Far From Fair is unafraid to touch upon difficult issues that will no doubt prove relevant to young readers, including (but not limited to) financial instability, marital and familial discord, mental illness, grief, and physician-assisted suicide. Seen through the eyes of the perceptive and vulnerable Odette, each are explored with care and sensitivity, and while there are a great many valuable lessons to be drawn from Odette’s story, Far From Fair never appears sanctimonious or proselytizing. Much of the novel’s most universal messages are expressed through the kind and comforting voice of Grandma Sissy, whose homespun wisdom never fails to put a positive, hopeful spin on even the most dark and discouraging of situations. From surviving adversity (“The best way out is always through.“) to the importance of taking chances and seizing the moment (“In my experience, it’s better to feel foolish now than to feel sorry later.“), Arnold trusts young readers to deconstruct these issues and draw their own conclusions. Despite the weight, solemnity and importance of the subject matter being discussed, however, the issues raised within Far From Fair never feel oppressive or insurmountable. Ultimately, Arnold’s narrative is hopeful and heartening, emphasizing the possibility and promise of tomorrow and the power of new beginnings.
“Grandma Sissy liked to say that fair didn’t mean even. Fair means everyone getting what they need, not everyone getting the same thing.
Odette didn’t have anything to say to this, so she shrugged.
Then Mom said, “What do you need, Detters?”
From phenomenally talented middle grade and young adult author Elana K. Arnold comes a new novel about the anxieties of adolescence and the unfair universal truths with which we must all contend. Whether she’s exploring the loss of one’s home or a beloved family member, Arnold’s incisive eye and fearless storytelling are sure to resonate with readers who can draw comfort and hope from the book’s underlying, optimistic conclusions. Authentic in voice and profound in message, Far From Fair is a novel I would not hesitate to press into the hands of readers of all ages.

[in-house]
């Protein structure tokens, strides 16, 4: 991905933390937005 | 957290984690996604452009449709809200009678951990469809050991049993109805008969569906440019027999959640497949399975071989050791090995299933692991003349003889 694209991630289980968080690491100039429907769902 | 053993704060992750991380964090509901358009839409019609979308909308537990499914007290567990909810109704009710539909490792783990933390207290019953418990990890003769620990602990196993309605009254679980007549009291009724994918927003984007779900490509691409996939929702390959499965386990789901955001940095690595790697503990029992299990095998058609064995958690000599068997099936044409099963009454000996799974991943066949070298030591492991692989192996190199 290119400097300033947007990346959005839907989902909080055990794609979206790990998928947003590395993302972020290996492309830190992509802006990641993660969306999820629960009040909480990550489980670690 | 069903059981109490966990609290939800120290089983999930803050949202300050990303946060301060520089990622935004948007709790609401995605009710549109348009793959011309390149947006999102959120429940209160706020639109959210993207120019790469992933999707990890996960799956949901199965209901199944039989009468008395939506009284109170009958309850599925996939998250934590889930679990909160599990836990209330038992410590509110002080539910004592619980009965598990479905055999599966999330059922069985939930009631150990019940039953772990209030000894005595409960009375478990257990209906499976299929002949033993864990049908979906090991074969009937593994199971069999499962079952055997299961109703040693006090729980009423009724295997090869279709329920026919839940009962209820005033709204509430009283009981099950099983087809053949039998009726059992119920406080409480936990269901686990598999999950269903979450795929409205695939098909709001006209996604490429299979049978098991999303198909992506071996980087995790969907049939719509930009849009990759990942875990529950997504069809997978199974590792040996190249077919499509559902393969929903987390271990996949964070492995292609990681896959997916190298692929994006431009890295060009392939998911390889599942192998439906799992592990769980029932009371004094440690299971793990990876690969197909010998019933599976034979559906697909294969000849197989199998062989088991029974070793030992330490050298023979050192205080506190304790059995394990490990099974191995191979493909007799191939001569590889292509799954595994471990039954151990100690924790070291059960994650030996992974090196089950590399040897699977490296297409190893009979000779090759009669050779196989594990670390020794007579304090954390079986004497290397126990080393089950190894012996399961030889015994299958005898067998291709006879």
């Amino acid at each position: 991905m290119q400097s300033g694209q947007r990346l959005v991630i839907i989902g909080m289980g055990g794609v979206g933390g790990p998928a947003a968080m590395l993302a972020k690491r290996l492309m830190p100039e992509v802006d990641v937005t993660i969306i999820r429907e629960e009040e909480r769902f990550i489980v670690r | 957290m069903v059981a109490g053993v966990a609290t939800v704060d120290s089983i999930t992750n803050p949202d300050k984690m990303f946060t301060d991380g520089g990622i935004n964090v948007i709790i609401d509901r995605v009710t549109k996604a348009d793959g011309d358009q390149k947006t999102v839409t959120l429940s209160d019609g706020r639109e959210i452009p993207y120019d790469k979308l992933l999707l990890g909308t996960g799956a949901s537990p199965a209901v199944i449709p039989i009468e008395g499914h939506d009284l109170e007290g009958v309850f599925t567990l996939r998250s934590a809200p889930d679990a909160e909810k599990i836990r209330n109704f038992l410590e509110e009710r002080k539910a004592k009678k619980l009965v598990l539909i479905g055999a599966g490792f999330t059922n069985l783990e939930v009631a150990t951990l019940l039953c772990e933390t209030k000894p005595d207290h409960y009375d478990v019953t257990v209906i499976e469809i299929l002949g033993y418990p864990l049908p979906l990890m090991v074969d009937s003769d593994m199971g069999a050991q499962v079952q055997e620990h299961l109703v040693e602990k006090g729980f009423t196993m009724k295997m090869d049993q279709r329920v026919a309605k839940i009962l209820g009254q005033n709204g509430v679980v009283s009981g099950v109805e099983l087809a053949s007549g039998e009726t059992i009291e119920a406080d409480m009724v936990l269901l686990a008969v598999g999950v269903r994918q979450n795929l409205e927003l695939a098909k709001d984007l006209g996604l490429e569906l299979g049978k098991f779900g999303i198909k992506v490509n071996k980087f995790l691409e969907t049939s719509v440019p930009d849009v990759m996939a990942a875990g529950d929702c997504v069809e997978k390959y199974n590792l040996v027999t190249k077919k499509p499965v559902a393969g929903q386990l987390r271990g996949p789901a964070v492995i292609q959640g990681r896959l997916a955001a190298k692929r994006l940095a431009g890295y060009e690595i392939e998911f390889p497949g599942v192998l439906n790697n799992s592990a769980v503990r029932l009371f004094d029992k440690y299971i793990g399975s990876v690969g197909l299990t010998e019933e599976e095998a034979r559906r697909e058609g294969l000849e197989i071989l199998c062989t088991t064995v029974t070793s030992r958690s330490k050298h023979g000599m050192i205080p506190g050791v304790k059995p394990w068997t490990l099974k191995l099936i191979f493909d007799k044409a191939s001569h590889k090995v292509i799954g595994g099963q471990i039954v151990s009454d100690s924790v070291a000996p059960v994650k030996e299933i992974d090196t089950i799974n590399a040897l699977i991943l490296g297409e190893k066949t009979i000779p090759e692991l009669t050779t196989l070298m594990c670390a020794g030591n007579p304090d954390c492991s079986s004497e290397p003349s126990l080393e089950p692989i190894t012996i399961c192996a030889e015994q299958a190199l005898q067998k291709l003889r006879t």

Please Note: All quotations included in this review have been taken from an advanced reader copy and therefore might be subject to change.
Still not sure this is the right book for you? Here’s what some other bloggers had to say about it!
● Jess @ The Reading Nook Reviews wrote “Far From Fair is beautiful middle grade novel that dissects the challenges of growing up, especially when you’re forced to leave the only life you’ve ever known.” (Read the rest of the review Here!)
● YAYOMG! wrote “Despite the sad themes throughout the book, it’s handled in a very hopeful and sincere way. It will most likely make you cry, but it will also make you feel better, and even change the way you see the world when things seem unfair in your own life.” (Read the rest of the review Here!)
● GTC @ Books For Kids Blog wrote “Elana K. Arnold’s latest, Far from Fair is a book about loss and endings, but more than loss, it is about beginnings, two sides of the same door, as Grandma Sissy said, and Odette and her family are able to see something good ahead through that door.” (Read the rest of the review Here!)